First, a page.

Even when the newspaper writers were being complimentary, some of the things they wrote about him, to today's eyes, were just unbelievably insulting and offensive.

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They really were. Some of the cartoons that accompanied the stories, but even just straight reporting. It was just seldom that Bender was ever written about without his race being a prominent part of the story. Even when he was succeeding, even after he had established himself, he wouldn't have been able to open a newspaper without that being a part of any words that were written about him. It really almost never ceased.

The coverage he received then would shock anyone if a similar treatment was given to a player in the modern game.

You organize the playing-career part of the book around Game 1 of the 1914 World Series. You use it as a device where you keep coming back to Bender walking to the ballpark, then you talk about his schooling, and then he's at the ballpark and so on. He's preparing to pitch Game 1 for a good part of the book, and that clearly seems to be a pivotal moment in his career. It was the last game he pitched with the Athletics, and he pitched poorly. What happened that day and why was it such a turning point?

Everything in Bender's life, he was taught, in no subtle way, in his schooling and just by society, that his race was inferior, that he needed to work extra hard just to join mainstream, or dominant white culture, if you will. I think Bender thought he had established himself and that he had arrived, that he was somewhat comfortable. And suddenly when 1914 happened and the success that I think everyone assumed would continue for him and the A's was sort of pulled out from under him, his world changed in many respects.

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He no longer had his father figure [Mack] there, he no longer had teammates who had become very close friends. He still had those friendships but he didn't associate with them on a daily basis any longer because he was somewhere else and they were as well. It was a real turning point in his baseball career, and his baseball career was so central in establishing his identity that it was a really profound change for him.

I think what happened there is not entirely clear. The story is not perfectly documented in terms of what he did, but by several accounts, Bender had really bought into the story, or the hype, that he could flip a switch on and be brilliant when it mattered most. Suddenly, that didn't happen in the 1914 World Series.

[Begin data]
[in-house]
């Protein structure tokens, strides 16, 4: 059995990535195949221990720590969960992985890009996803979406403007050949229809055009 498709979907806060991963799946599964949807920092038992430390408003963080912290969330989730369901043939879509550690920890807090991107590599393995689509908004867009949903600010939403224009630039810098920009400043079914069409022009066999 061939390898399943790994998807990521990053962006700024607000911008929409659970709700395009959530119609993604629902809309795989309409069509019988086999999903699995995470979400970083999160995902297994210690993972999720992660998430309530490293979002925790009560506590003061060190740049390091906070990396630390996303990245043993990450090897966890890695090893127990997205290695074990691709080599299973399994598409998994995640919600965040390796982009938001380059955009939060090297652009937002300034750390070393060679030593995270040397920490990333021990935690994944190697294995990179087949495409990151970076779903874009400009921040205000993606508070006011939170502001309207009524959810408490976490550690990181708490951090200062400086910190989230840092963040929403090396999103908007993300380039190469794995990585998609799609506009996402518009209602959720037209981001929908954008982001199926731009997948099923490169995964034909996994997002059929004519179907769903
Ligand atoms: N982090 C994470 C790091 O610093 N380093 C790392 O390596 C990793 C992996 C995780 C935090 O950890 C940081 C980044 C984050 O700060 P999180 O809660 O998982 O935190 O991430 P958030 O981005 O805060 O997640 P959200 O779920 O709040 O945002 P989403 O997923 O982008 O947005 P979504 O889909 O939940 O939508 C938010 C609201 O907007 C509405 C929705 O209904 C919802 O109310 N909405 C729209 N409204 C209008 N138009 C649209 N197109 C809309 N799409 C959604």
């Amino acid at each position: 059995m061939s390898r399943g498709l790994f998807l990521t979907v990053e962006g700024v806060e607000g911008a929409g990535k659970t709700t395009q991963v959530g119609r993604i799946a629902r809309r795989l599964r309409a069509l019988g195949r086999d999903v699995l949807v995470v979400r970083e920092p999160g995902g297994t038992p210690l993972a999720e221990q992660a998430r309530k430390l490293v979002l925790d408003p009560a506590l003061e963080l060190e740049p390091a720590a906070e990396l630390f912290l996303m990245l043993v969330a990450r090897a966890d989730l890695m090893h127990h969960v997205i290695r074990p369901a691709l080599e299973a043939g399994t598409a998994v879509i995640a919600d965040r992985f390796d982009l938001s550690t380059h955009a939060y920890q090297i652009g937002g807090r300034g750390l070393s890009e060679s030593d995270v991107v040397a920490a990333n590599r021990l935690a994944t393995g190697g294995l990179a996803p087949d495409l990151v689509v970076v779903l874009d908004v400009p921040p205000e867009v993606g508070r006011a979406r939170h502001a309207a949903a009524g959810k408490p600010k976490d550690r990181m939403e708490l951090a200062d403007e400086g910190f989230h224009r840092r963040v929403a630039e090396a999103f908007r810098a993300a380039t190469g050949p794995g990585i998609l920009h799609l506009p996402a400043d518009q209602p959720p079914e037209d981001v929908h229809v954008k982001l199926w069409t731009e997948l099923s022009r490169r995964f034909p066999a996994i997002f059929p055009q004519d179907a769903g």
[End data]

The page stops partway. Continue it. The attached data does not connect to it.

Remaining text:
I don't think there's any question he became overconfident. There's a story in the book about how he blew off a scouting assignment. There are some who believed he went out drinking the night before the game. The opposing manager that day said that Bender, when he started warming up, threw some underhand pitches as if to say that this was going to be an easy day. So I think it was really a crucial moment for many reasons in his life.

He was 30 years old at that time. He was never any good after that. How much of that was physical? Here was this big strong guy, a farm boy, and throughout his career he was always sick. You talk about how he missed a lot of time not so much with a sore arm but because he had these illnesses. Was he a hypochondriac or was this legitimate?

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I think it was legitimate. I explored this a little bit, perhaps not in the depth in the book that I could have. But people who grow up in circumstances like Bender did -- he was essentially on his own from about age 7 on, and lived in really harsh circumstances where he wasn't given very good food, he was worked very hard, pushed to exhaustion. It was a pretty intense place, Carlisle, and even the school he attended before going to Carlisle. And he had no real parental support.

I think in psychological circles it's pretty common that people who start out in such difficult circumstances eventually do have some health problems, mental and/or physical. That's anecdotal more than I'm giving you a specific statistic to prove it.

But I also think there's plenty of evidence to suggest that what happened to him at around age 30 didn't necessarily have to mean it was the end of his career. A lot of pitchers, they lose some velocity as they age and the innings pile up and they have to make some adjustments.

I think Bender was fully capable of making some of those adjustments and in fact some of the success he had in 1917 [with the Phillies] certainly pointed toward a kind of resurgence. He had a stretch during 1917 that was almost as good as anything he did with the A's. But in 1918 the war happened, and I think the drinking also played a part there. Bender talks about how he had upset stomachs and problems after he was let go [by Mack and the A's] in 1914. When he was let go in the Federal League a lot of alcohol-use euphemisms were used for reasons why he was let go. He had a terrible season in the Federal League.

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So it wasn't necessarily just a physical breakdown, but I think there were other factors as well, but that with an adjustment he very well could have recovered to a similar level. I mean, he pitched in the minor leagues for a number of years, and pitched exceptionally well. Obviously minor league competition, but it was different back then. You might face some major league caliber hitters at that level during that time, and he piled up some seasons where he was just unhittable. So his major league career didn't necessarily have to end the way it did.


King Kaufman

King Kaufman is a senior writer for Salon. You can e-mail him at king at salon dot com. Facebook / Twitter / Tumblr